The next public working draft of XHTML2 will include a
ROLE attribute. I read that on a public W3C mailing list when I was reading the discussion about my article on skip links and its follow-up. The new
ROLE attribute allows you to ‘tag’ content of elements in a more specific way. An example might be this snippet of XHTML2:
<section role="search"> … </section>
As I am not so good at typing XForms out the top of my head (I should play with it more often) I left that part out but it should be pretty obvious. Note also that although not explicitly stated the above snippet is in the forthcoming XHTML2 namespace and the embedded XForms should be in the XForms namespace unless the evil namespace collaboration pack isn’t stopped in which case XForms inherits its namespace from the containing document.
ROLE gives you almost unlimited semantics as opposed to the
CLASS attribute this element does define the content and is not merely a hint. I’m not sure how the attribute interacts with the XHTML Metainformation Attributes Module, but I guess we will find that out in the next draft. I know that it shares it semantics with
REV and probably is for common elements what
REV are for links.
The advantage of extending semantics through attribute values instead of through completely new elements is that new elements can change the structure of the document where attribute values merely redefine the semantics but not where the element may be placed.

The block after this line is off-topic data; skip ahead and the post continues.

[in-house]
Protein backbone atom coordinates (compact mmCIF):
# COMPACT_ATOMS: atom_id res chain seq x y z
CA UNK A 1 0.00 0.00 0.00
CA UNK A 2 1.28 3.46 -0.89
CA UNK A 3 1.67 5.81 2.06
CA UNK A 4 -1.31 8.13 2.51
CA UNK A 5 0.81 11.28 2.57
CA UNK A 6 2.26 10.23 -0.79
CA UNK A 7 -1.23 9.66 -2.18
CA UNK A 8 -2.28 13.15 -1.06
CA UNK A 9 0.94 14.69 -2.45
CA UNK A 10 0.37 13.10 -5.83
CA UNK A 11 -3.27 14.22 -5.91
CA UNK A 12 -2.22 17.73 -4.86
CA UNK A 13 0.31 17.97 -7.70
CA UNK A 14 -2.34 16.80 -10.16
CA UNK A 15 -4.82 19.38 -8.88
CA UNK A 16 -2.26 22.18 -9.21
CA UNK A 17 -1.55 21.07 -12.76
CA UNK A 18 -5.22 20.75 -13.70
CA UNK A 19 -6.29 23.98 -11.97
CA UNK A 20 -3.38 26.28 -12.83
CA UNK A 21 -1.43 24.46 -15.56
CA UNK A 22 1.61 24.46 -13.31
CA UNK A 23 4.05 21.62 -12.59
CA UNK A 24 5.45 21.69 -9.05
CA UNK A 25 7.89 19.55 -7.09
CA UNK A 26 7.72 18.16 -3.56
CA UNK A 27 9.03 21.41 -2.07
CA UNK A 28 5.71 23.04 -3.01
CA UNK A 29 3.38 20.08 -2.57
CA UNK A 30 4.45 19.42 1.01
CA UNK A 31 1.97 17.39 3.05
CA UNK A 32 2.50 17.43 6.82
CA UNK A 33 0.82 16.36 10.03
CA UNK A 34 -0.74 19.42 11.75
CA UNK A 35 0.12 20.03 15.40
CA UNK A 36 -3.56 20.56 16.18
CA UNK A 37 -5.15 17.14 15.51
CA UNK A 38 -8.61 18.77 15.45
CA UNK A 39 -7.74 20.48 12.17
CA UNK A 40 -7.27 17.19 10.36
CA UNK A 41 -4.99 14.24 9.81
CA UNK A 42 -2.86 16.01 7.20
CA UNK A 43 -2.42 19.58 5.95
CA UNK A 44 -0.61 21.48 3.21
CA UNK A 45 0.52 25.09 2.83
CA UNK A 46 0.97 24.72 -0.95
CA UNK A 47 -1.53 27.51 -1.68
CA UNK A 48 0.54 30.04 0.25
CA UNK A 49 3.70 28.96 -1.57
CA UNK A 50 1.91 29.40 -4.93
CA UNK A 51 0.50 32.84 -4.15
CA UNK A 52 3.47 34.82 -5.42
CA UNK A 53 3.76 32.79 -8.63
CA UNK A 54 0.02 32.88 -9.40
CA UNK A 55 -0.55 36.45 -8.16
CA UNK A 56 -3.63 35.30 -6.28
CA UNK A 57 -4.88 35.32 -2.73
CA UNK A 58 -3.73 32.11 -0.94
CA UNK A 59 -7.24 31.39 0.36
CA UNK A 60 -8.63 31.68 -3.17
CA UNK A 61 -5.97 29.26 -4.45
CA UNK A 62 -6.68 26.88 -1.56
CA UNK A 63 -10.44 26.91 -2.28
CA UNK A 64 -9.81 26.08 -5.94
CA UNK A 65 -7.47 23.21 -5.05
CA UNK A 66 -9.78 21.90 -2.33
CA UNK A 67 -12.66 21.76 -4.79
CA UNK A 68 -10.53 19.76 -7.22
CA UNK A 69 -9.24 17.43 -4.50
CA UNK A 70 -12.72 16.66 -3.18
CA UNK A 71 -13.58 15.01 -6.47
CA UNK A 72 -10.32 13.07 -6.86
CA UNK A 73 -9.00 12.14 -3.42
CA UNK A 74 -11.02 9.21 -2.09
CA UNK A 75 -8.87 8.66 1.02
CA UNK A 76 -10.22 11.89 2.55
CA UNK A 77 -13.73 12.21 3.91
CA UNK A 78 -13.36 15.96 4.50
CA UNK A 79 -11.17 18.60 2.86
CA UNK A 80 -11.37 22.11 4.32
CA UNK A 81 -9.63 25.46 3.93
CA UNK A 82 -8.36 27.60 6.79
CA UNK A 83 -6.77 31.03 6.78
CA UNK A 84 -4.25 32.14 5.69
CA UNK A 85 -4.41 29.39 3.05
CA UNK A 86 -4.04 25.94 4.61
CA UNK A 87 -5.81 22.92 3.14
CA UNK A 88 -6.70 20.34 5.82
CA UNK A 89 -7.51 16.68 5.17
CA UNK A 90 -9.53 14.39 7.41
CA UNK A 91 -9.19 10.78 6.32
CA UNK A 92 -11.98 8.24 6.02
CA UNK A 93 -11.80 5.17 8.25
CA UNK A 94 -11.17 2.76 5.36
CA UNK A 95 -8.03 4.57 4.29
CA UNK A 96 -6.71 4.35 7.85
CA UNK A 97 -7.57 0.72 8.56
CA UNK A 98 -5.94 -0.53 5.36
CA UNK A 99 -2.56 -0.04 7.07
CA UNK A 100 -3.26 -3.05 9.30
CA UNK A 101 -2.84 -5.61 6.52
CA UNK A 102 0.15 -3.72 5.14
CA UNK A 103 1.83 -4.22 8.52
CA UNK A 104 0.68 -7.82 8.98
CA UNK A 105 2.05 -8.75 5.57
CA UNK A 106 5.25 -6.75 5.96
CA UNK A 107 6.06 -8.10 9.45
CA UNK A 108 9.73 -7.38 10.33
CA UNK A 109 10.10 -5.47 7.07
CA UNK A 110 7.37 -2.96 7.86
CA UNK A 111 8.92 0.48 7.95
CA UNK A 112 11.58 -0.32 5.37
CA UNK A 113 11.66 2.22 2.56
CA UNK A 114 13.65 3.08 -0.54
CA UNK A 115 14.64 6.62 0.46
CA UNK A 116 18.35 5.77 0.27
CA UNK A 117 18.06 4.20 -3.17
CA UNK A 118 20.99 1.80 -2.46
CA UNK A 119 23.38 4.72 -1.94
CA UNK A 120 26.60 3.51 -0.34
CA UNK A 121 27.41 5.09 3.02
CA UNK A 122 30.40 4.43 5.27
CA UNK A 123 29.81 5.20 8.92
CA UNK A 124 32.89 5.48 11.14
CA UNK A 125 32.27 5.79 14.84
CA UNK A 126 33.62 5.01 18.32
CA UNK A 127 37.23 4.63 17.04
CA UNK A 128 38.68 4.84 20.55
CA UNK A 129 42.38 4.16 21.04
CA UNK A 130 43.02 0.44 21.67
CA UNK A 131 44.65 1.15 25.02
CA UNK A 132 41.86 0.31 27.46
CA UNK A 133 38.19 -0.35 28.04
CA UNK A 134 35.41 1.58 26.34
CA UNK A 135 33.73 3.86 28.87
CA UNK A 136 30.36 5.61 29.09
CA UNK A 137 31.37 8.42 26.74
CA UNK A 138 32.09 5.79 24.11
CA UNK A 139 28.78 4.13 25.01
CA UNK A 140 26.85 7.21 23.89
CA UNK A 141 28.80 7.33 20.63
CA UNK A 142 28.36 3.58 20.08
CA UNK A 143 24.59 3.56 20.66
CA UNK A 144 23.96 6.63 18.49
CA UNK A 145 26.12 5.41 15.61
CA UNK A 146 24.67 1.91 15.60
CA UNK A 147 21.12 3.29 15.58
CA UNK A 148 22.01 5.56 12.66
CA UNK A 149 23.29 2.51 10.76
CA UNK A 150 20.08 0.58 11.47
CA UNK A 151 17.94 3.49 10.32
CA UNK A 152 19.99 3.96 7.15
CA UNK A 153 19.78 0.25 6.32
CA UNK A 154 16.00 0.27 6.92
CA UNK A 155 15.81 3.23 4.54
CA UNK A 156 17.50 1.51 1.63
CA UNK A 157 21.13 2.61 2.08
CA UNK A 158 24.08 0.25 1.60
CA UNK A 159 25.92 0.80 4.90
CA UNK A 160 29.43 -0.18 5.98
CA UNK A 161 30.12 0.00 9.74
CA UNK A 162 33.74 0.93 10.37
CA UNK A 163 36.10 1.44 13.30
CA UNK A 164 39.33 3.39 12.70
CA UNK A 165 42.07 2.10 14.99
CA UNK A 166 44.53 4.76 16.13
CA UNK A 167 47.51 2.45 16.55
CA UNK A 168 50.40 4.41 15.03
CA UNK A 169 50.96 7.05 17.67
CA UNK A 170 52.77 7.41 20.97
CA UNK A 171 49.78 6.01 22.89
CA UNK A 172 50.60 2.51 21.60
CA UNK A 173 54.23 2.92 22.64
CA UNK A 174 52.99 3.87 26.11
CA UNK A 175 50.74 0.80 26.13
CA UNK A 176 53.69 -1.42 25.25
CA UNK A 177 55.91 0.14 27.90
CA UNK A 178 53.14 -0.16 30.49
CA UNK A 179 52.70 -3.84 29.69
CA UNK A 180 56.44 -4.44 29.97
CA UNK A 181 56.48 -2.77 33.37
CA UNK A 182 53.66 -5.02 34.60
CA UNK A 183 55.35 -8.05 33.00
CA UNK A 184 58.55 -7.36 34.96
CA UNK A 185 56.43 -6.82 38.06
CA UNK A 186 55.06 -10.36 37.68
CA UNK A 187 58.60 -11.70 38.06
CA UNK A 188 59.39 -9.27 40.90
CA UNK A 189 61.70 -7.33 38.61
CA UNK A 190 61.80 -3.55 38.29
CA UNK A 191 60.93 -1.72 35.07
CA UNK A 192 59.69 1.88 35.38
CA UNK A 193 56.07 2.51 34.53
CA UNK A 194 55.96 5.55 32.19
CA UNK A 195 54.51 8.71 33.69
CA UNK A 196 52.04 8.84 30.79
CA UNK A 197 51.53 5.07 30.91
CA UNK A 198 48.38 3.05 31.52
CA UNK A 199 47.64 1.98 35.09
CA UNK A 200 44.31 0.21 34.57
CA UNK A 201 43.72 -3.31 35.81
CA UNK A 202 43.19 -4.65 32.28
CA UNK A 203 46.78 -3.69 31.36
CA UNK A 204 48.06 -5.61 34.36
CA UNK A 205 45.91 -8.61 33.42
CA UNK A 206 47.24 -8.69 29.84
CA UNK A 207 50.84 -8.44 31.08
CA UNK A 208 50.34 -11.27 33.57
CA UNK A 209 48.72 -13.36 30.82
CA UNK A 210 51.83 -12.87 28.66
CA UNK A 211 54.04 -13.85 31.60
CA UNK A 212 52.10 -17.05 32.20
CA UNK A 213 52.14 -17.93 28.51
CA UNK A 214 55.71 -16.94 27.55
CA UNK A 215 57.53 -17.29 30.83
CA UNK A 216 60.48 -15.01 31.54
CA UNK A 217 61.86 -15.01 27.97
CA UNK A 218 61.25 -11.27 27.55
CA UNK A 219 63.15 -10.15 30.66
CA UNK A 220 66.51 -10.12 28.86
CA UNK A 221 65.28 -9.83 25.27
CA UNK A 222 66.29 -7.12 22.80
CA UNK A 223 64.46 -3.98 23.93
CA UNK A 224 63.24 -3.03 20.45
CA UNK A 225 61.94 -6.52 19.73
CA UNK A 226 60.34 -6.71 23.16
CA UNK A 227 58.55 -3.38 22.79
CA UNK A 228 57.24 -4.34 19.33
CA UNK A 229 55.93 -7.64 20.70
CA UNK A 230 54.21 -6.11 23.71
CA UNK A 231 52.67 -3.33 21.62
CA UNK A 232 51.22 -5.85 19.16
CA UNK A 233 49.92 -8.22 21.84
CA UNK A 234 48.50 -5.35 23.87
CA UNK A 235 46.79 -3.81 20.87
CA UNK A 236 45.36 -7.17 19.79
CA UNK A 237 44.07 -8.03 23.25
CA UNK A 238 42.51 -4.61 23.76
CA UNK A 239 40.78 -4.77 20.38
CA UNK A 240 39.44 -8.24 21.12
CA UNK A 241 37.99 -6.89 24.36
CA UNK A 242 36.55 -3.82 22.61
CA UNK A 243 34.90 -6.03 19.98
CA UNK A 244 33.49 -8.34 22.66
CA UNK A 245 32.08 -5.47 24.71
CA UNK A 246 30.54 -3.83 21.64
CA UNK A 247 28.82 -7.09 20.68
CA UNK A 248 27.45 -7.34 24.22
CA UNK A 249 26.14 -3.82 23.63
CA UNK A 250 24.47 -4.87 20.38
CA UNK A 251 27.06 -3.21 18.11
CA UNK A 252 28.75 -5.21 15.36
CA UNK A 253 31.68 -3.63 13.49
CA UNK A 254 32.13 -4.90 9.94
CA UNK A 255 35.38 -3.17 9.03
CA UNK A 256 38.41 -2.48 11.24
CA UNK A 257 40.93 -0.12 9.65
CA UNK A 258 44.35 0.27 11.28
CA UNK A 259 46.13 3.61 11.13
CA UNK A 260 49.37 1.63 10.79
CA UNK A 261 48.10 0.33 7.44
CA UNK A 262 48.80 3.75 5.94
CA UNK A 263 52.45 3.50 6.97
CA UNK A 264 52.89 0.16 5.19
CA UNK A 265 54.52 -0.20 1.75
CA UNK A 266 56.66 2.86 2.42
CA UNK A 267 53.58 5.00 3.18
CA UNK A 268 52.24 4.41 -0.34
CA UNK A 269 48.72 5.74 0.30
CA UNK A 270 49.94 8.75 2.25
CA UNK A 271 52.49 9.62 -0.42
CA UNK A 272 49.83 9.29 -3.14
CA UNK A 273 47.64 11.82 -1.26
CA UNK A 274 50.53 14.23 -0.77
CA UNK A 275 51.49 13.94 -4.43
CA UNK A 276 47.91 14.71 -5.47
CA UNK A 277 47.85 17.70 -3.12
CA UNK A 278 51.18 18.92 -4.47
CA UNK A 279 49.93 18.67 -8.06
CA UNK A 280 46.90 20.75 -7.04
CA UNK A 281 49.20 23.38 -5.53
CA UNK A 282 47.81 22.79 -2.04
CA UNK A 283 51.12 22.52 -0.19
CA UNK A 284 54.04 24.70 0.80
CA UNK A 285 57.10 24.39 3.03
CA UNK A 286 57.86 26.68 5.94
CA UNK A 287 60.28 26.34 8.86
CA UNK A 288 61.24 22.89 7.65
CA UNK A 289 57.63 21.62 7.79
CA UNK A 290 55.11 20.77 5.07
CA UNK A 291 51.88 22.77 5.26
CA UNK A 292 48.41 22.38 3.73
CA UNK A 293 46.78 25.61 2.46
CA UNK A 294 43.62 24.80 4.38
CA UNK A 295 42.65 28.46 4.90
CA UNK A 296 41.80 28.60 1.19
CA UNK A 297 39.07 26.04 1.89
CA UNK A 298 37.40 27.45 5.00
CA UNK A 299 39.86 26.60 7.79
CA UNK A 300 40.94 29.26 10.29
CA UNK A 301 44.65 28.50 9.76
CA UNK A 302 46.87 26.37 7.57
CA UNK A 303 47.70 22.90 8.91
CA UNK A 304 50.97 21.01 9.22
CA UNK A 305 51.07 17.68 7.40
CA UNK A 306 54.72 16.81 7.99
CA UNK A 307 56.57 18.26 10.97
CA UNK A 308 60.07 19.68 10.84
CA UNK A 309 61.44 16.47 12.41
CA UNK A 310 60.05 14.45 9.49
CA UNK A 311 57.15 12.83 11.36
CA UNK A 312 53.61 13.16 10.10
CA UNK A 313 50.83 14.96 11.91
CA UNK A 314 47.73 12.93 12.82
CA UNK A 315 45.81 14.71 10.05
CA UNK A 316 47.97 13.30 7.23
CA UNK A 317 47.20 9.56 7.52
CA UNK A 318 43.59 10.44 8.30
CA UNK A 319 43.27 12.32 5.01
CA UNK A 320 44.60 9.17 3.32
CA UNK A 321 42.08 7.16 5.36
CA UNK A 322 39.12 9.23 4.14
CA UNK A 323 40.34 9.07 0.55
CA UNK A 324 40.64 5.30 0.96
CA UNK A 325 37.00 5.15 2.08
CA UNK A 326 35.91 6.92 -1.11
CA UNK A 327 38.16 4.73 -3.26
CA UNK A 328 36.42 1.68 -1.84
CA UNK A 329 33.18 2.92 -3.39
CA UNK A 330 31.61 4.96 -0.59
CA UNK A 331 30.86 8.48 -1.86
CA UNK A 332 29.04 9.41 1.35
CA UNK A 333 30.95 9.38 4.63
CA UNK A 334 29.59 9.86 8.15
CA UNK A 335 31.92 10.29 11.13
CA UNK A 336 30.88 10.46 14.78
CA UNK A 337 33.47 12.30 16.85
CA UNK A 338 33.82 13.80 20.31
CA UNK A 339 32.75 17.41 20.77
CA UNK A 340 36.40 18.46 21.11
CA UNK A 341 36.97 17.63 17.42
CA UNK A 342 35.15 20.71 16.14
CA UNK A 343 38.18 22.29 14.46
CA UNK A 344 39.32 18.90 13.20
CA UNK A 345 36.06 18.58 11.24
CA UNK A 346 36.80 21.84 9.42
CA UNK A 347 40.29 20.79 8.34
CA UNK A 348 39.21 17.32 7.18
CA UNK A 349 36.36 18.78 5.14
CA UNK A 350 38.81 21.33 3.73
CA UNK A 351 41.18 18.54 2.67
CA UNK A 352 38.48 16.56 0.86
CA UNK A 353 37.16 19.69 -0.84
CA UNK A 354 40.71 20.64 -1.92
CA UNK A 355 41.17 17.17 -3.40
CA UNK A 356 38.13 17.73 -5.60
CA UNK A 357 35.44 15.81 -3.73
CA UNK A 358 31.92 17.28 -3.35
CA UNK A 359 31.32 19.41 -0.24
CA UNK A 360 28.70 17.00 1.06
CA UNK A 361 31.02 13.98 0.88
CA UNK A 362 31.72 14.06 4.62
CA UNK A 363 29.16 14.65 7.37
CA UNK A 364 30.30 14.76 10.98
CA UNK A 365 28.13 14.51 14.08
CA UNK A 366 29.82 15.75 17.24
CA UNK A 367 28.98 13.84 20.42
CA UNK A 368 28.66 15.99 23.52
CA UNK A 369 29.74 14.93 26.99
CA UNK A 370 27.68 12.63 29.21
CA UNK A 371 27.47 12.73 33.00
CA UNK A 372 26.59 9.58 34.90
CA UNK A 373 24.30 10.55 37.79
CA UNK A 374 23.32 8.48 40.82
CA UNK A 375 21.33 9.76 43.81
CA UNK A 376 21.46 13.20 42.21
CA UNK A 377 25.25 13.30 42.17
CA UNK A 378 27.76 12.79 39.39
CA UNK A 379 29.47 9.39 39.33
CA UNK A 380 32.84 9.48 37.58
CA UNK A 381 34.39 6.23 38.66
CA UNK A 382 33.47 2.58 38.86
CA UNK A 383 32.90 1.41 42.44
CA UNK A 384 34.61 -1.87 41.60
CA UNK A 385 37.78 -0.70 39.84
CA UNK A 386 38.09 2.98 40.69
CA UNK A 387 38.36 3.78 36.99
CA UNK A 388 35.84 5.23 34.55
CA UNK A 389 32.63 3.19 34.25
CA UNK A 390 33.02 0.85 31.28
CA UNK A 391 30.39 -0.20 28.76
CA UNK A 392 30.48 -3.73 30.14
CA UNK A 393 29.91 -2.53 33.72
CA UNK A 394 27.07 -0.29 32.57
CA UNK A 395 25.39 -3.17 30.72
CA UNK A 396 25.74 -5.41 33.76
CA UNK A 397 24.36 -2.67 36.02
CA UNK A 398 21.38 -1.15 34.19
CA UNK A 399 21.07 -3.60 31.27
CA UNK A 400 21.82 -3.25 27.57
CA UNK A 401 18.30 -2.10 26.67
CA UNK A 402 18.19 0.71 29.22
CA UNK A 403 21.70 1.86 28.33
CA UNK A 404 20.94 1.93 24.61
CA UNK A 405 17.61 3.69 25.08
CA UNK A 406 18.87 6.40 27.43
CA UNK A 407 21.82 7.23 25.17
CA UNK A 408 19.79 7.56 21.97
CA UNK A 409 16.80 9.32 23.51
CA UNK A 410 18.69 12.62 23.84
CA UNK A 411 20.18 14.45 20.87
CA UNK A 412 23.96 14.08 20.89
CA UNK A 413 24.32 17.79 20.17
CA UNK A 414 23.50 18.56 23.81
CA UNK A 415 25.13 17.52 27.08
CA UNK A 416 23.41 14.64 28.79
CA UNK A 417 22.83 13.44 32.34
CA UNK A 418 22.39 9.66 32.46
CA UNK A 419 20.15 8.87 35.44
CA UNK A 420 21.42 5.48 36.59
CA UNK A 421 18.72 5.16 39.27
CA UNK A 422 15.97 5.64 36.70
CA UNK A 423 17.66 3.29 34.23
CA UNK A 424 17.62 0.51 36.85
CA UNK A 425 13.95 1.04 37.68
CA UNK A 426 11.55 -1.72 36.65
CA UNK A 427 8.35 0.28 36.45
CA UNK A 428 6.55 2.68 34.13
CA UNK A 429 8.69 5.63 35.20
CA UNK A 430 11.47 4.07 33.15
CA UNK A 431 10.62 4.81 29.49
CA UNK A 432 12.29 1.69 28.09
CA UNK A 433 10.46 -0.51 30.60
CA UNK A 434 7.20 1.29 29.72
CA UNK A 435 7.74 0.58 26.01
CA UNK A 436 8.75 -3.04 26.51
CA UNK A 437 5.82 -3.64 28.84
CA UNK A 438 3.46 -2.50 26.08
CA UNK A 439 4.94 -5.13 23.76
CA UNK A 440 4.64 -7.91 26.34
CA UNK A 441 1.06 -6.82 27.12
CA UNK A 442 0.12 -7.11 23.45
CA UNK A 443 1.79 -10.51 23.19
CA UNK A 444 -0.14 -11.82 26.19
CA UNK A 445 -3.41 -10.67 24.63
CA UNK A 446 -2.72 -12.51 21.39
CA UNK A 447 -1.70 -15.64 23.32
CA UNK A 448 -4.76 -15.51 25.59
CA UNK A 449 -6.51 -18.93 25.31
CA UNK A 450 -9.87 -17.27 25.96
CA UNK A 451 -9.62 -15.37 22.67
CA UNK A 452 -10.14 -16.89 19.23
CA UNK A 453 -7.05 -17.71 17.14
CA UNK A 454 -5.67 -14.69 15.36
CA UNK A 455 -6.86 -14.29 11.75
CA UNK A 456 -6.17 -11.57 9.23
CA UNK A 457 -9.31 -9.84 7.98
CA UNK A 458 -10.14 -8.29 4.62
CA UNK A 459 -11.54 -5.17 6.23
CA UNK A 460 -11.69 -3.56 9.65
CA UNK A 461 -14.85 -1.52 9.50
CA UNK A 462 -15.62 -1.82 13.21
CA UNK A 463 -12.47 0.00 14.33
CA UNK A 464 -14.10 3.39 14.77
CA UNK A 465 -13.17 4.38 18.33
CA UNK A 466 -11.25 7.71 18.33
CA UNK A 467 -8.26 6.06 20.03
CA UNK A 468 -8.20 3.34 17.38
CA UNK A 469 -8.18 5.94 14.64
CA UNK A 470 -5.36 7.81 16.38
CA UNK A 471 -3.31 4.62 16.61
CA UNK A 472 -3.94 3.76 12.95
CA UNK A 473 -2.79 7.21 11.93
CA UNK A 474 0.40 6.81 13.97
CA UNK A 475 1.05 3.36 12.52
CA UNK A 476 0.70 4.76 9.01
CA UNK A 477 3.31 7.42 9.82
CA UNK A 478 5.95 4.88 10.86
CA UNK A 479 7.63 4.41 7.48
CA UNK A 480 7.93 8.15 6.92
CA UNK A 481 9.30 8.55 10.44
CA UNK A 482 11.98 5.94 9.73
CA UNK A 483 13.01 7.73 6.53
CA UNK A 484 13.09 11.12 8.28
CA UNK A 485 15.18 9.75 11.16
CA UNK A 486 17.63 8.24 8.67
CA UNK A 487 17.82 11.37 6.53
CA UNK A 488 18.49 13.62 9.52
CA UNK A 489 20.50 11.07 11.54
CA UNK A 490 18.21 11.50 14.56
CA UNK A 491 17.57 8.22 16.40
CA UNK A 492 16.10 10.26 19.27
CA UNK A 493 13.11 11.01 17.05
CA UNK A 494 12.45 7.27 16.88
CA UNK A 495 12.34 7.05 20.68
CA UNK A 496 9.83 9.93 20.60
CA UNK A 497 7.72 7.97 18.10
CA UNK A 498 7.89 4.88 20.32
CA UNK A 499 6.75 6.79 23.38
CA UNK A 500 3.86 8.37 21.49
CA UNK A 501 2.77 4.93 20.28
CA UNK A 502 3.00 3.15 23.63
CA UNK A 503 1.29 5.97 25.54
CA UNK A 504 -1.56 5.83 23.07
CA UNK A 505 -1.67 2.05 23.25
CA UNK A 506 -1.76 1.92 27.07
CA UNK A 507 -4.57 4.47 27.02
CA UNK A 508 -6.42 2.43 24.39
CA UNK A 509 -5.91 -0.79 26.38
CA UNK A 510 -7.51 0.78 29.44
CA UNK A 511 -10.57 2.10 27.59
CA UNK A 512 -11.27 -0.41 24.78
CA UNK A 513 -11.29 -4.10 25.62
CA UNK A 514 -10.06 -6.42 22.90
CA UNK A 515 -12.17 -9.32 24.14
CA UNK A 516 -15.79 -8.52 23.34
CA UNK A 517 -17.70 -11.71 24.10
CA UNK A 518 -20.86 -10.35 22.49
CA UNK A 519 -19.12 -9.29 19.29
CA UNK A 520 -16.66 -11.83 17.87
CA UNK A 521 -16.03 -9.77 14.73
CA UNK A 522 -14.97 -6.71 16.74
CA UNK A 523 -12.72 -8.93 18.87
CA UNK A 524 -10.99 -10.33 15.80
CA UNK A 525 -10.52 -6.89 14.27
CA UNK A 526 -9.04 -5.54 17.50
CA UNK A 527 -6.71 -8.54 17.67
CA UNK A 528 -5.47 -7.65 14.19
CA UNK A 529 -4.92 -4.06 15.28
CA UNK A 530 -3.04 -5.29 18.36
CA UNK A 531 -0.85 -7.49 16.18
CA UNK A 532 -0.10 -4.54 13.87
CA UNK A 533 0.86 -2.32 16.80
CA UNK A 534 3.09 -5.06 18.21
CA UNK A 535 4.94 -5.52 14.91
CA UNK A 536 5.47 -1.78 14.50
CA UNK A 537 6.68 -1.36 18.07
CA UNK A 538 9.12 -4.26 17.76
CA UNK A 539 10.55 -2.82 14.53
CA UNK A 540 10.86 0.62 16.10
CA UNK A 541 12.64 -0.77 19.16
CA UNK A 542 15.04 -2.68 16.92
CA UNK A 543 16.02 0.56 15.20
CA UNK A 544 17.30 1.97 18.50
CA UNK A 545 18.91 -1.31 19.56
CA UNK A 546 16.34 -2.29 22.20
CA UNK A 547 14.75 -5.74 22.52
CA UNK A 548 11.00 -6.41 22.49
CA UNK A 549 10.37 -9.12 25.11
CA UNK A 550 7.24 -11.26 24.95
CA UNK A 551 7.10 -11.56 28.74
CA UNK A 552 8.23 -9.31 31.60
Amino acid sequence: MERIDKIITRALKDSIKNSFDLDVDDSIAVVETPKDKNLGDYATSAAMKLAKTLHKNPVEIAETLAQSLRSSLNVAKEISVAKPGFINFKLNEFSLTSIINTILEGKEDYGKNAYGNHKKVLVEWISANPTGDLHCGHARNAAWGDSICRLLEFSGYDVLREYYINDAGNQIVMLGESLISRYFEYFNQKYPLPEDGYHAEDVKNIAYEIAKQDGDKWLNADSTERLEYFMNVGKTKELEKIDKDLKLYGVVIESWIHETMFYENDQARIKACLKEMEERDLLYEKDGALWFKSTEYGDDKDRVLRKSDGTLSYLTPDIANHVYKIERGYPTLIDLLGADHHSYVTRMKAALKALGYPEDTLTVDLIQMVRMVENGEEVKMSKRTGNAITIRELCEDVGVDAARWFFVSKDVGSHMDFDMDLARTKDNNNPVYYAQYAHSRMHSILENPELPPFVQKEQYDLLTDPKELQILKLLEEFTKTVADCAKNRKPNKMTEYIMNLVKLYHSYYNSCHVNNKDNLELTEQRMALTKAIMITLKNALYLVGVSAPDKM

Something for HTML5?
Regarding HTML5 - I wondered that very same thing.
Incidentally, Anne, your penchant for the web's future continues to astound me. Yours is the first comment form I've ever filled in that requested an IRI, rather than a URI or URL. Bravo!
HTML5 defines ways to add semantics to the
CLASS attribute but it will also provide some basic elements. Like
ARTICLE and other new elements. Perhaps eventually HTML5 will have something similar, but fixing the HTML mess should be priority in my opinion.
Simon, yeah, I started using the term right after it became an RFC, but I think we will never get rid of URL. (It is in CSS, for example.)
I think this is a MUCH better way to do it than the newly introduced elements in HTML 5 (as you just mentioned). Because of stuff like this, I’m not as much a fan of the WHATWG work anymore as I used to.
You need a set of basic elements. XHTML2 introduces those too. Please back up your statements a little better.
class attributes? How about
group attributes too?</scarcasm>
Seriously it is NOT a good idea to use synonyms for element/attribute/variables that have different semanics. That is a well-known antipattern.
This is quite interesting. There are advantages and disadvantages to both the XHTML 2 role attribute and HTML 5 elements. For example, off the top of my head, some of the advantages and disadvantages could be:
That's not a complete list of advantages and disadvantages, nor entirely accurate, but it's a start. Perhaps the best solution could be a combination of both. eg.
<article role="entry"> or
<article role="comment">. I wonder if the WHATWG would consider introducing a role attribute too?
No DOM method to getElementsByRole(), or even a more generic getElementsByAttributeValue(attr, val).
Then make up your own. Extending the Document object isn't exactly rocket science - a Web developement guru should know that ;-) Example:
Of course, the above code will only work with Mozilla and not IE, as the latter does not support prototyping of the Document object. However, with a little rejigging it would work just fine in M$'s browser.